One of the greatest privileges that St. John was entrusted with was the care of Jesus’ mother – “Woman, behold your son. Behold your mother.” The tradition is that he cared for her in Jerusalem, and later in Ephesus in present-day Turkey. In fact, an ancient house in Ephesus is still commemorated as the home of the Blessed Virgin Mary.

You might recall from last week that it was John, along with his brother James, who had inquired about being seated at Jesus’ side, and that he would indeed drink the cup of suffering. John wasn’t martyred like his brother, but he experienced suffering in a different way. He supervised and governed the Church in Asia Minor (Turkey), and when persecutions broke out under the Emperor Domitian, was taken to Rome and boiled in oil! Or at least they tried, to boil him in oil, but nothing happened! He walked out of it, and the legend says that all the spectators in the Coliseum who witnessed the miracle were instantly converted. I suppose I would be too if I just saw some guy walk out of a vat of boiling oil!

Coptic Icon of St. John on the island of Patmos

Coptic Icon of St. John on the island of Patmos

St. John was exiled to the island of Patmos, where he wrote the Book of Revelation, before returning to Ephesus, where his earthly life came to an end. For 900 years, the Basilica of St. John stood over his tomb, until it was destroyed by invading armies.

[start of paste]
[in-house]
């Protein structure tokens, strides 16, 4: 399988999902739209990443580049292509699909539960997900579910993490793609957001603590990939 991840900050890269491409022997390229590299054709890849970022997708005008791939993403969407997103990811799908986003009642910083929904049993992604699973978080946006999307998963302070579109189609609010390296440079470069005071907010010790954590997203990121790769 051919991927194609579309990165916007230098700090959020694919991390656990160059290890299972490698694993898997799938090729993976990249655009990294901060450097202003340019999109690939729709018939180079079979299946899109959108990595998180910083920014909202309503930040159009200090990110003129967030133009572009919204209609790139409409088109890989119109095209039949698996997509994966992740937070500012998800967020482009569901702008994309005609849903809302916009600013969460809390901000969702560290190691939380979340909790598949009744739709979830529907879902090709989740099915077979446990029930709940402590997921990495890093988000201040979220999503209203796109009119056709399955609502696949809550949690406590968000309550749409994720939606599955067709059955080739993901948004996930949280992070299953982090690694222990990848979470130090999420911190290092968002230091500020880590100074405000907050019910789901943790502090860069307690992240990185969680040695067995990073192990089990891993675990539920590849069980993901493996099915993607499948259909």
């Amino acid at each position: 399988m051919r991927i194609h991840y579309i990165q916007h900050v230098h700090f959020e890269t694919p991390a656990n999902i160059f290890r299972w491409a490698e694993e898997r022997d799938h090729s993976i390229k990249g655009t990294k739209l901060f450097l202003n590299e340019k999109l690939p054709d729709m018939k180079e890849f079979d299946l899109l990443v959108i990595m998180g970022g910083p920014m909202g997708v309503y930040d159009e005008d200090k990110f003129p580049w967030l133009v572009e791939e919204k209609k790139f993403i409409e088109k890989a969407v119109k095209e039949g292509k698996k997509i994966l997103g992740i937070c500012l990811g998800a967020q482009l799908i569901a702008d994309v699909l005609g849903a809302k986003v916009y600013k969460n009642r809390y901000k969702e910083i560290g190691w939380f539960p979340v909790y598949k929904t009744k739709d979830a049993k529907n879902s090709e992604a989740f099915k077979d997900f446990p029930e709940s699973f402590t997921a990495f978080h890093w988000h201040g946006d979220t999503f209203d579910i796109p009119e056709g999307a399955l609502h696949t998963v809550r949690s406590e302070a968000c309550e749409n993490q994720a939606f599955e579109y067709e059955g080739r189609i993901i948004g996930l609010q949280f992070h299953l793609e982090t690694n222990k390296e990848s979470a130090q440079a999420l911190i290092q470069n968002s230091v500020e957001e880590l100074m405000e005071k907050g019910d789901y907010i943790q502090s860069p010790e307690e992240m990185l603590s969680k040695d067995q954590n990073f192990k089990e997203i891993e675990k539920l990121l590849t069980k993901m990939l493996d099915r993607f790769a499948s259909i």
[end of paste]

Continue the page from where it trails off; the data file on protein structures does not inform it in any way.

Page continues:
St. John was indeed the “beloved disciple,” and it is said that his parishioners grew tired of his sermons, because they relentlessly emphasized the need to “love one another.” But truly, we can see the courage and zeal that comes from a heart that knows God’s love for itself and gives entirely out of love for others. Do we know that love for ourselves? How do we live it? May St. John inspire us and pray for us, so that we too can claim our identity as beloved disciples!

St. James the Awesome (or the Greater, whatever…)

Statue of St. James the Greater at the Basilica of St. John Lateran in Rome

Statue of St. James the Greater at the Basilica of St. John Lateran in Rome

As we move on to the next of our apostles, we focus on St. James the Greater. He is usually called “the Greater” to distinguish him from the other St. James among the apostles. He was the son of Zebedee and the brother of St. John, and in fact, they were all together on the seashore when Jesus called James and John to follow him. St. James was part of the core group of the apostles, along with St. Peter and St. John, and was one of the few chosen to witness the Transfiguration.